HAVERHILL — The Haverhill Alternative School graduated one of its smallest classes in recent years — just two students, — but still nothing was left out during last night’s ceremony and the graduates were given their moment to shine.
The school awarded diplomas to seniors Tyler Quarrell and Jordan Sargent during an intimate ceremony held in Winnekenni Castle, the same setting in which the school’s 11 previous graduation ceremonies were held. With family and friends in attendance, Quarrell and Sargent were lauded for their hard work and efforts. As it does each year, the school also presented certificates to its eighth-graders.
Principal John DePolo addressed the graduates, saying this school year had had more than its share of challenges and tragedies and that it is important to support and celebrate “all of our successes.”
“This select group of graduates has stepped up to the plate and actively supported, through fundraisers, the people who have been affected by some of the tragedies of this year,” he said. “Each of these students has shown the courage and resilience in overcoming their own personal obstacles.
In a tradition that began years ago, each year’s graduates chooses one staff member to speak on his behalf. Teacher Aaron Shultz spoke about Quarrell, and had some surprising things to say about the young man who has a job and plans to attend Northern Essex Community College.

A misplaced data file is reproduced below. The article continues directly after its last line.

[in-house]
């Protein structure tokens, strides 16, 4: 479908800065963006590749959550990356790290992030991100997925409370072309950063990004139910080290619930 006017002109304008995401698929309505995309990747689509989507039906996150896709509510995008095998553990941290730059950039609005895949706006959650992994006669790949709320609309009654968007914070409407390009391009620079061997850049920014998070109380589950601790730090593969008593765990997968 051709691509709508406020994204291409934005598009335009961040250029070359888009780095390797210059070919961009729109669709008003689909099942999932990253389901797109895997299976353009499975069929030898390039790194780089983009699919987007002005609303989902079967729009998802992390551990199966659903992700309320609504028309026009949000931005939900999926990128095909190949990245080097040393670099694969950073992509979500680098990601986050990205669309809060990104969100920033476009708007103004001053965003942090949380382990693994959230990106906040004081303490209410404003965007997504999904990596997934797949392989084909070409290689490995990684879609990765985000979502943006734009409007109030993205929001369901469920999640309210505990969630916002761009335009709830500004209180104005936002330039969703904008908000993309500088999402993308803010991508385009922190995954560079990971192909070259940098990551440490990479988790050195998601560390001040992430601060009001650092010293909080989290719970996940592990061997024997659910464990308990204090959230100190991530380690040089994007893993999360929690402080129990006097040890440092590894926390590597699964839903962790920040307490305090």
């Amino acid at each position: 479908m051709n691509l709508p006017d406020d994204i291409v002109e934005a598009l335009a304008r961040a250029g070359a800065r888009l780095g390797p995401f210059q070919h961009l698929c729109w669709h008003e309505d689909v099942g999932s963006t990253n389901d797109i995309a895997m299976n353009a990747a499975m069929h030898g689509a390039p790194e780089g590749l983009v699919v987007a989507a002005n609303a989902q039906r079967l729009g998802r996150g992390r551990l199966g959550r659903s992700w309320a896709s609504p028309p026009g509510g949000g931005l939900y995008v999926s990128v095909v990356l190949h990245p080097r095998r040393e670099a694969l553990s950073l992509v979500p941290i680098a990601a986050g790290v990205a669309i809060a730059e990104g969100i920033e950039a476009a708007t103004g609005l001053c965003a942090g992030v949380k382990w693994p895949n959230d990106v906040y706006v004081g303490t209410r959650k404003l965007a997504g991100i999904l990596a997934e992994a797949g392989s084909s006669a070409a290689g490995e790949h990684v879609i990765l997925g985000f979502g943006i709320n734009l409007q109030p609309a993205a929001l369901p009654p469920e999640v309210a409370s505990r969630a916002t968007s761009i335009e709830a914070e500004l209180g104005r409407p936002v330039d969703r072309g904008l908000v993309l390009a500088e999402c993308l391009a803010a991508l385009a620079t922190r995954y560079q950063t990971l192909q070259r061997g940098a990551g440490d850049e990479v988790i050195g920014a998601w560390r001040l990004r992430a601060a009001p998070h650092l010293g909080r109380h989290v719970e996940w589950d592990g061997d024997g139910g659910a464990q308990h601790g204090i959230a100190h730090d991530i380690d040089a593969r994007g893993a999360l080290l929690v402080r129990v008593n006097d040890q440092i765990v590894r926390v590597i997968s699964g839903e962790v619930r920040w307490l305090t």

“There was a point this year where he questioned whether or not it was worth it to graduate,” Shutlz said, noting that Quarrell had once told him that graduating wouldn’t make a difference and that “It won’t change anything.”
Shultz said there was a turnaround earlier this year when Quarrell decided to finish his senior year strong.
“You set your mind to graduating high school and I see the effort you are putting in to be a better man,” Shultz said. “Thank you for asking me to do your graduation speech. Keep up the good work. It will make a difference in your life and the people around you.”
Teacher Neil Wilkins spoke for Sargent, who entered the Alternative School as a sixth-grader and plans on attending Northern Essex Community College this fall.
“One of the most exciting things about this job is that every time we meet a new student, we can’t know whether we’ll have a few short months or seven short years together,” Wilkins said. “I am glad this one has lasted.”
Haverhill Alternative is not a typical school. DePolo said it addresses the unique needs of students who struggle in the public education system in situations that often leave them in need of more individualized education that traditional schools are not able to provide.
DePolo said this year’s class is unusually small, but that he expects a larger class next year as the school has a large group of ninth, 10th and 11th graders.
Following last night’s ceremony, parents and friends were treated to a light buffet by culinary arts students, taught by instructor and chef Oscar Mendoza.